Emily Greene Balch a Woman for Peace

Time and place do matter. Where and when you were born, who you know and associate can make all the difference in how your life plays out, and in how your actions and work are regarded and remembered. Sometimes even monumental greatness is overshadowed by another person’s fame.

For example, Jane Addams comes as close to achieving household recognition as is probable for any social worker. And rightly so. She is a grand mother of the settlement house movement in the United States. Her Chicago based Hull House was the home to dozens of nationally recognized reform minded women. She helped to found the Women’s International League for Peace and freedom, and she won the Nobel Peace Prize in 1931.

And then there is Emily Greene Balch. “Who?” you ask.  To which I reply, “my point exactly!” Emily Greene Balch, born on January 8, 1867 in Boston, MA; died January 9, 1961, 94 years old. And what a 94 years they were.

Emily Greene Balch won the Nobel Peace Prize in 1946 when she was 79 years old. It is interesting to me that even discussions of her as one of very few women Nobel Laureates often begin by noting that she was a colleague of Jane Addams.  But, Emily Greene Balch stands as her own woman who warrants recognition for her contributions and accomplishments.

Emily Greene Balch graduated from Bryn Mawr College in 1890, a member of the college’s first graduating class. She was awarded Bryn Mawr’s first Fellowship and used that to study Paris’s economy which led to the publication of her first book, Assistance of the Poor in France. She was 26 when the book was published.  She then returned to the United States, took a job as a social worker with the Boston Children’s Aid Society, and founded the Dennison House Settlement. After further studying economics, in 1897 she became a professor at Wellesley Women’s College where she taught for 21 years until 1918.  Of course while she was teaching she remained internationally active, working to improve economic and social living conditions, and actively advocating for peace throughout the world.

So, she ‘left’ Wellesley in 1918. Why would she leave an academic position when she was only 51? Clearly that was too young to retire. Depending on how you read the story, the long and short of it is that she was ‘let go’ by the college for her outspoken peace work.  Emily had taken a leave from Wellesley to study the living condition of Slavic people.  As the conflict of World War I spread throughout Europe in 1914, she became more vocal and active in her work for peace, working with Jane Addams and Alice Hamilton.  Emily asked Wellesley to extend her leave so that she could continue her work for peace, and Wellesley not only declined to extend her leave but choose to terminate her contract instead.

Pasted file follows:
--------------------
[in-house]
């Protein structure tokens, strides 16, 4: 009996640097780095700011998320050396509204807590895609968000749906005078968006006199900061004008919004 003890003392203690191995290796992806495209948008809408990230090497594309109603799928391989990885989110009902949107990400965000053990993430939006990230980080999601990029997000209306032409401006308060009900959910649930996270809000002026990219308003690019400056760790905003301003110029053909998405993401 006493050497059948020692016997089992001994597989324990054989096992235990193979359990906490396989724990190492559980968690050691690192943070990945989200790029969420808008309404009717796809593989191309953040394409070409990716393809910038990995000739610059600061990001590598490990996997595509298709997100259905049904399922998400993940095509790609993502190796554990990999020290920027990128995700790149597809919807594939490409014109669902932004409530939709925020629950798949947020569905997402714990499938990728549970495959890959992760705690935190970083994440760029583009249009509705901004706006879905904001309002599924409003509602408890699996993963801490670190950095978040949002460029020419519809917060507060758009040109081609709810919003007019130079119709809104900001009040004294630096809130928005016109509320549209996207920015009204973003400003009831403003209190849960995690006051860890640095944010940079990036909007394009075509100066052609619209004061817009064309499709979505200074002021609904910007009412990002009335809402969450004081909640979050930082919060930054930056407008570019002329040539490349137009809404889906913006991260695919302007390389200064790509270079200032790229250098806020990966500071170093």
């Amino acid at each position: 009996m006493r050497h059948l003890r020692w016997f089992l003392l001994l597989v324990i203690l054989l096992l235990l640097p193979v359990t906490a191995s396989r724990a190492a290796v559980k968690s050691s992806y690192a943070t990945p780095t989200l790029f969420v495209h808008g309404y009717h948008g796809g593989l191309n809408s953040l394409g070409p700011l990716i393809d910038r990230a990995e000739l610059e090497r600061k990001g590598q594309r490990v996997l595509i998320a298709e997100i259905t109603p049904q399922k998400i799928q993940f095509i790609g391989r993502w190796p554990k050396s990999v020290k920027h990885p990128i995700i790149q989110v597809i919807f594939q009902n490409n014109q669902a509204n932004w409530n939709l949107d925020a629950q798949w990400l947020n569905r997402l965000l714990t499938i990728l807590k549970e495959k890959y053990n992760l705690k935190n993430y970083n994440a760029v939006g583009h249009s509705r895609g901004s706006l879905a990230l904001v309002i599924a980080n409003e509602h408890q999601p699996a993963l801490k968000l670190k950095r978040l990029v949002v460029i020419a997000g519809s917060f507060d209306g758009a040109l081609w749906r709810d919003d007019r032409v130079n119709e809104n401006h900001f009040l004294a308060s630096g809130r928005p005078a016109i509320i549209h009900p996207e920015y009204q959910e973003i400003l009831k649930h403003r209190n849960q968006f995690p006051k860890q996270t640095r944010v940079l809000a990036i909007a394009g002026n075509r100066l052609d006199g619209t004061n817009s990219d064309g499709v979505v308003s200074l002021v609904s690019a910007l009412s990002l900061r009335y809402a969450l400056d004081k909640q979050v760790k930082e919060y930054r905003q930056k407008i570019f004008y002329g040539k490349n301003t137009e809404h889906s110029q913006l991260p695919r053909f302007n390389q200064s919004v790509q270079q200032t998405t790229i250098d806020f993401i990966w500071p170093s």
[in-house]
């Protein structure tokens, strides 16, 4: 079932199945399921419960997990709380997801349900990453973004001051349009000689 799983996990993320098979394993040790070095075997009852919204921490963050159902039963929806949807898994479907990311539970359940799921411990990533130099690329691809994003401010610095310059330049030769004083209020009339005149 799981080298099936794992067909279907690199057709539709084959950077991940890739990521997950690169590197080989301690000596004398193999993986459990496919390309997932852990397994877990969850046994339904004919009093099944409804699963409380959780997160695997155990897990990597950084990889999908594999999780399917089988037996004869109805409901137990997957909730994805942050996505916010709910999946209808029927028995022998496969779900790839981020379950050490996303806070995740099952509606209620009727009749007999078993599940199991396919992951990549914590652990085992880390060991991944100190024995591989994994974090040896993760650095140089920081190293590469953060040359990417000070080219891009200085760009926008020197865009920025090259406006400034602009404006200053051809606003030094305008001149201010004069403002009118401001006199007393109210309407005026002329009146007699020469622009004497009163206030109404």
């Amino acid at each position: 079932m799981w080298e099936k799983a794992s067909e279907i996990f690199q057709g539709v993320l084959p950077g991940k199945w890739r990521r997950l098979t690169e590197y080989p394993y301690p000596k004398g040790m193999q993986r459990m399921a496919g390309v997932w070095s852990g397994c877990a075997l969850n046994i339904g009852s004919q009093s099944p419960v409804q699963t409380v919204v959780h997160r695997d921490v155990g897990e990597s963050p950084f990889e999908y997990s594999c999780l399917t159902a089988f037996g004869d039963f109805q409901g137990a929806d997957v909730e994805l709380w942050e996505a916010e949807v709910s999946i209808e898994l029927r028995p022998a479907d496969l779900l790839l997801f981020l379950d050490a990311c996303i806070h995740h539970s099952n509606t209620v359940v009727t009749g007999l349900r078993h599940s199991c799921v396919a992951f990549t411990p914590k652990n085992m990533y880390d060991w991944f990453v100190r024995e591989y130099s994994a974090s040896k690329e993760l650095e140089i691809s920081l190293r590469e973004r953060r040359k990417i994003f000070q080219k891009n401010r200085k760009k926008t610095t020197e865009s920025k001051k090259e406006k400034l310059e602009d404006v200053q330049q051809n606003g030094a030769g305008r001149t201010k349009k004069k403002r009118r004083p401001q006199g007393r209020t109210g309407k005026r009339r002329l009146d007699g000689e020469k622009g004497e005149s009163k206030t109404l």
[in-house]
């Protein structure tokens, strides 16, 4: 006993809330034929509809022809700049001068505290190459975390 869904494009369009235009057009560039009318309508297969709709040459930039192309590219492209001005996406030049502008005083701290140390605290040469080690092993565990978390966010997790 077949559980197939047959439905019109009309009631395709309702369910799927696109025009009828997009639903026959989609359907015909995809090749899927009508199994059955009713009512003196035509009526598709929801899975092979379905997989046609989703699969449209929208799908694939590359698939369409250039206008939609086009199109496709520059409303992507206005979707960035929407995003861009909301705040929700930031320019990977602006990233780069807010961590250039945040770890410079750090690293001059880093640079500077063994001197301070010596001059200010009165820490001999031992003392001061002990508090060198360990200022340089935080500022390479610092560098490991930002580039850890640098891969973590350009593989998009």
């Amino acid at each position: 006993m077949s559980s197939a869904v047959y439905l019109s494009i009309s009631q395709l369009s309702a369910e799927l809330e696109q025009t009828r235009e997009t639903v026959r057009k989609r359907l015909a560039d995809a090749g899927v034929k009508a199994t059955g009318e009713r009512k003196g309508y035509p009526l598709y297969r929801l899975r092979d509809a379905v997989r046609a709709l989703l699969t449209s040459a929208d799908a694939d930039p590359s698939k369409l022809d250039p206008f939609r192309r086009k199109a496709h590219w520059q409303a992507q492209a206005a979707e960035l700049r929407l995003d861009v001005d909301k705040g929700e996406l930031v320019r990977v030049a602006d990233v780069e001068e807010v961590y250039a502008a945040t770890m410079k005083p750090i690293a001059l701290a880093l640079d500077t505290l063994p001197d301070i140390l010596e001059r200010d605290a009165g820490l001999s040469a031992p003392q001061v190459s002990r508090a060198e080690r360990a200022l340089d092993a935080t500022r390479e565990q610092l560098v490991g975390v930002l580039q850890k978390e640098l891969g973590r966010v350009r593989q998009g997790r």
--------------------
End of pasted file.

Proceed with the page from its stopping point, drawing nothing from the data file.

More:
Undaunted – well, daunted but undeterred, she took an editorial job with the Nation and continued to write books analyzing economic and social conditions and advocating for peace.  She was active with the International Congress of Women and helped to cofound the Women’s International League for Peace and Freedom. She remained active within the women’s peace movement throughout her life.

Her Nobel Prize acceptance speech is titled: Toward Human Unity or Beyond Nationalism. If you are of a mind, you can read it at http://www.nobelprize.org/nobel_prizes/peace/laureates/1946/balch-lecture.html.

It is worth the read.  Here are the last few paragraphs:

I have spoken against fear as a basis for peace. What we ought to fear, especially we Americans, is not that someone may drop atomic bombs on us but that we may allow a world situation to develop in which ordinarily reasonable and humane men, acting as our representatives, may use such weapons in our name. We ought to be resolved beforehand that no provocation, no temptation shall induce us to resort to the last dreadful alternative of war.

May no young man ever again be faced with the choice between violating his conscience by cooperating in competitive mass slaughter or separating himself from those who, endeavoring to serve liberty, democracy, humanity, can find no better way than to conscript young men to kill.

As the world community develops in peace, it will open up great untapped reservoirs in human nature. Like a spring released from pressure would be the response of a generation of young men and women growing up in an atmosphere of friendliness and security, in a world demanding their service, offering them comradeship, calling to all adventurous and forward reaching natures.

We are not asked to subscribe to any utopia or to believe in a perfect world just around the comer. We are asked to be patient with necessarily slow and groping advance on the road forward, and to be ready for each step ahead as it becomes practicable. We are asked to equip ourselves with courage, hope, readiness for hard work, and to cherish large and generous ideals.

 

Shortly before she died, Nobel Peace Laureate Emily Greene Balch wrote a poem she addressed to the “Dear People of China.” The last stanza read as follows:

Let us be patient with one another,

And even patient with ourselves.

We have a long, long way to go.

So let us hasten along the road,

The road of human tenderness and generosity.

Groping, we may find one another’s hands in the dark.

 

Let us all hasten along the road of human tenderness and generosity, groping to find one another’s hands in the dark!  Not a bad way to spend a life, I think!

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